Politics between Utopia and a Troubled World


Some interest in political philosophy is theoretical and deep: It engages general, perhaps to an extent abstract questions, and is for the most part indifferent to factual circumstances and turns of events. Another kind of interest in political philosophy is more involved: It is an attempt to reflect (normatively or otherwise) on momentous and consequential developments, and is as such heavily sensitive to political contingencies.

Some political philosophers are interested in both these broad projects, and some try to bridge the apparent gap between the two. In this spirit, it has become common to ask whether current events call for rethinking central themes of traditional political philosophy. Is the rise of “post-truth” a challenge to Millian support for free speech? Have we learned anything about the prospects of public deliberation? How optimistic should we be about institutional design keeping dangerous populist currents at bay? Has liberal democracy failed, and if so, what can be learned from it, and what can be done about it?

Also, a lot of attention has been given to methodological questions, questions that ask, among other things, about the relation between political philosophy and the real world: Whether we should be doing ideal or non-ideal theory, whether one of those has some kind of priority over the other, to what extent – if at all – political philosophy should be utopian (or, in the opposite direction perhaps, feasible), and so on.

In our discussions throughout the year we will be addressing some of these topics – trying to engage the real world while keeping the most fundamental issues and question in view (and also wondering about this very attempt).


The visiting professor for the project’s PhD workshop will be David Estlund. 
The project coordinator will be David Enoch.

Distinguished Visiting Professor 2020

David Estlund

David Estlund is the Lombardo Family Professor of Humanities and Philosophy at Brown University, where he has taught since 1991. He has received research fellowships from the American Council of Learned Societies, Harvard Center for Ethics and the Professions, National Endowment for the Humanities, and Australian National University, where he also delivered the John Passmore Lecture in 2013. His research focuses on social and political philosophy. He is the author of Democratic Authority: A Philosophical Framework, (2008), and Utopophobia: On the Limits (If Any) of Political Philosophy (2019), both from Princeton University Press; and editor of, The Oxford Handbook of Political Philosophy (2012) among other volumes.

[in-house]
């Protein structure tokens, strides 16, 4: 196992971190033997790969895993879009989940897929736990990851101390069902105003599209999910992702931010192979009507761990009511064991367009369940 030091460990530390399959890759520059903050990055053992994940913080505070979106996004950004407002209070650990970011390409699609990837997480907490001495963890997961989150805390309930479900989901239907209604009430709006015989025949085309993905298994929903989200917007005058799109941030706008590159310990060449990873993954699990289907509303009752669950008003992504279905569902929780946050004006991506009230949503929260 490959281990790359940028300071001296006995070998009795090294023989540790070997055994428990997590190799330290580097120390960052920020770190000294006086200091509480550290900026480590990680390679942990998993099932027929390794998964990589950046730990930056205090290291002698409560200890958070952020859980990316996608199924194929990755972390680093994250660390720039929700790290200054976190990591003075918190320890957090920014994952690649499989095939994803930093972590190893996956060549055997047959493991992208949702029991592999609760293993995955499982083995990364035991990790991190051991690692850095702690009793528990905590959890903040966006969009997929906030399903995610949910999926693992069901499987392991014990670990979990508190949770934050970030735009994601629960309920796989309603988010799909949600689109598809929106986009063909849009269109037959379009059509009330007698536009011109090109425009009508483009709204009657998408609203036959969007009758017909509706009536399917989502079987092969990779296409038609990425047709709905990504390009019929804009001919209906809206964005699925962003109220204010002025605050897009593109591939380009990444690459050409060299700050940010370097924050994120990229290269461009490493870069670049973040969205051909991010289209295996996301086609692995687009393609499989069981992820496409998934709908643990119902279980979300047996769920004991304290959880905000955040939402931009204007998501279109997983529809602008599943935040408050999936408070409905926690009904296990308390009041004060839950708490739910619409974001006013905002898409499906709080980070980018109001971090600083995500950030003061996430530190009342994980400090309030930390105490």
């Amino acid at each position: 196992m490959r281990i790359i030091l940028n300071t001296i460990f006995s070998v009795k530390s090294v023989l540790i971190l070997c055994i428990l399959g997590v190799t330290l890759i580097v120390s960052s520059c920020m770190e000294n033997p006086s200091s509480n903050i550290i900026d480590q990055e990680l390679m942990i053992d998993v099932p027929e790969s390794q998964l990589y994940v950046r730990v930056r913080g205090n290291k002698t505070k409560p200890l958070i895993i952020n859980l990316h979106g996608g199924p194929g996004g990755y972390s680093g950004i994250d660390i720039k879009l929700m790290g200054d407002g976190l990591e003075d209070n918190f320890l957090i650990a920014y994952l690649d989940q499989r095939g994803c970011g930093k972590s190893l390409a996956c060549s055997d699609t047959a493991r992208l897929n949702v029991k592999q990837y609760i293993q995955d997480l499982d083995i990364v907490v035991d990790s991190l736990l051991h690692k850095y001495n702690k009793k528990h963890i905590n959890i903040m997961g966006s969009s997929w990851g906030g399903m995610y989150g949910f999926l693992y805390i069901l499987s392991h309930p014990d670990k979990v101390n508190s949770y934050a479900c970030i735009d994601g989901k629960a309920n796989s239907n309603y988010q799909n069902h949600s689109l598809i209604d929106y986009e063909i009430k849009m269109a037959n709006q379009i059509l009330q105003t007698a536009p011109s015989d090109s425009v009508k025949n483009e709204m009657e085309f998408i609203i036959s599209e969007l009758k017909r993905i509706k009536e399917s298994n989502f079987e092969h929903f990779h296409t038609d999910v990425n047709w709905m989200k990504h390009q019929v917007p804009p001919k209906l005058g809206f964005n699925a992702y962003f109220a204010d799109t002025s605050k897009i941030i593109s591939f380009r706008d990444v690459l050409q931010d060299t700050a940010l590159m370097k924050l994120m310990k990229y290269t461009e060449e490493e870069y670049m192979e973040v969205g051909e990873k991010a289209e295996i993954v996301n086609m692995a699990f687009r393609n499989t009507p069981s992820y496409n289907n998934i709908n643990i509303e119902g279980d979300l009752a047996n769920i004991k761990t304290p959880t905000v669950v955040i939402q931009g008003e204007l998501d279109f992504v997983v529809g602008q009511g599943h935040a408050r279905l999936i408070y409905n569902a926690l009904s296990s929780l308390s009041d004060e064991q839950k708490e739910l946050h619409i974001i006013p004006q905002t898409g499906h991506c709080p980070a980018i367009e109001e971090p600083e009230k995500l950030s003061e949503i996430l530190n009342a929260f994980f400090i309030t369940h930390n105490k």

PhD Summer Workshop Fellows 2020

Tereza Křepelová

Tereza Křepelová

I am a Ph.D. student at the Department of Political Science at Masaryk University where I´ve earned my BA and MA degree. I've also been a visiting researcher at King´s College London. My research concerns methods in political philosophy, moral epistemology, philosophy of science and study of the discipline of political philosophy.

My dissertation focuses on the current relationship between political philosophy and political science and its impacts on the research of politics. I aim to explore the sources of disjunction between both disciplines and critically examine the growing gap between them resulting in the accumulation of socially irrelevant researches, both empirical and philosophical. In this regard, I´ve conducted a global expert survey among political philosophers and political scientists focused on cooperation and cross-fertilization of both disciplines and position of political philosophy within political science. In my dissertation, I am advocating the idea of empirically informed political philosophy which should serve as theoretical guidance and epistemological conscience of political science.